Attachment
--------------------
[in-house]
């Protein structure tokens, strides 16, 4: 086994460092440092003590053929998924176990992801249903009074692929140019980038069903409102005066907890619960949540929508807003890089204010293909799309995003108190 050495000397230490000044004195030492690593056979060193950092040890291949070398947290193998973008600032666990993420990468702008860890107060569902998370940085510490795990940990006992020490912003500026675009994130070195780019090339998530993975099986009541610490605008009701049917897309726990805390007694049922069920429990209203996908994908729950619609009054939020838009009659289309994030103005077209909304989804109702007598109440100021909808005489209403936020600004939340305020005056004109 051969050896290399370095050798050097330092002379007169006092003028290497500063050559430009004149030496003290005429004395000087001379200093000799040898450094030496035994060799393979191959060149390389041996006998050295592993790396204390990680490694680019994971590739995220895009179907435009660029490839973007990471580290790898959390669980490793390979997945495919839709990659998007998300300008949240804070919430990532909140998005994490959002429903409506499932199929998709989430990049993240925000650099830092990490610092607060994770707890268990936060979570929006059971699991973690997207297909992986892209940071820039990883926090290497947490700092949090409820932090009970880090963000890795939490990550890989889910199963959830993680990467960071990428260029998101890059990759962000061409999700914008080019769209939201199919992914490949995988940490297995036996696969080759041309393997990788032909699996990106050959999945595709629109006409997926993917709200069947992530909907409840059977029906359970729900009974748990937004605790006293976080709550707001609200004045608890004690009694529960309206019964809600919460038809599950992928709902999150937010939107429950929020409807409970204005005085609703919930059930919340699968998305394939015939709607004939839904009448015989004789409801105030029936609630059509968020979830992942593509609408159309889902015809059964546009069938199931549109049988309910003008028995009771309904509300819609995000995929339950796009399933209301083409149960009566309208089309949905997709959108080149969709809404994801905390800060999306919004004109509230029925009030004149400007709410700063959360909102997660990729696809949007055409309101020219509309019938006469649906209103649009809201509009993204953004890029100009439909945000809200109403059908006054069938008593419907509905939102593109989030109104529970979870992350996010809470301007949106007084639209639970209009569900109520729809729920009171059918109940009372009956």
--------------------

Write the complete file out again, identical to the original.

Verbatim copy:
[in-house]
């Protein structure tokens, strides 16, 4: 086994460092440092003590053929998924176990992801249903009074692929140019980038069903409102005066907890619960949540929508807003890089204010293909799309995003108190 050495000397230490000044004195030492690593056979060193950092040890291949070398947290193998973008600032666990993420990468702008860890107060569902998370940085510490795990940990006992020490912003500026675009994130070195780019090339998530993975099986009541610490605008009701049917897309726990805390007694049922069920429990209203996908994908729950619609009054939020838009009659289309994030103005077209909304989804109702007598109440100021909808005489209403936020600004939340305020005056004109 051969050896290399370095050798050097330092002379007169006092003028290497500063050559430009004149030496003290005429004395000087001379200093000799040898450094030496035994060799393979191959060149390389041996006998050295592993790396204390990680490694680019994971590739995220895009179907435009660029490839973007990471580290790898959390669980490793390979997945495919839709990659998007998300300008949240804070919430990532909140998005994490959002429903409506499932199929998709989430990049993240925000650099830092990490610092607060994770707890268990936060979570929006059971699991973690997207297909992986892209940071820039990883926090290497947490700092949090409820932090009970880090963000890795939490990550890989889910199963959830993680990467960071990428260029998101890059990759962000061409999700914008080019769209939201199919992914490949995988940490297995036996696969080759041309393997990788032909699996990106050959999945595709629109006409997926993917709200069947992530909907409840059977029906359970729900009974748990937004605790006293976080709550707001609200004045608890004690009694529960309206019964809600919460038809599950992928709902999150937010939107429950929020409807409970204005005085609703919930059930919340699968998305394939015939709607004939839904009448015989004789409801105030029936609630059509968020979830992942593509609408159309889902015809059964546009069938199931549109049988309910003008028995009771309904509300819609995000995929339950796009399933209301083409149960009566309208089309949905997709959108080149969709809404994801905390800060999306919004004109509230029925009030004149400007709410700063959360909102997660990729696809949007055409309101020219509309019938006469649906209103649009809201509009993204953004890029100009439909945000809200109403059908006054069938008593419907509905939102593109989030109104529970979870992350996010809470301007949106007084639209639970209009569900109520729809729920009171059918109940009372009956």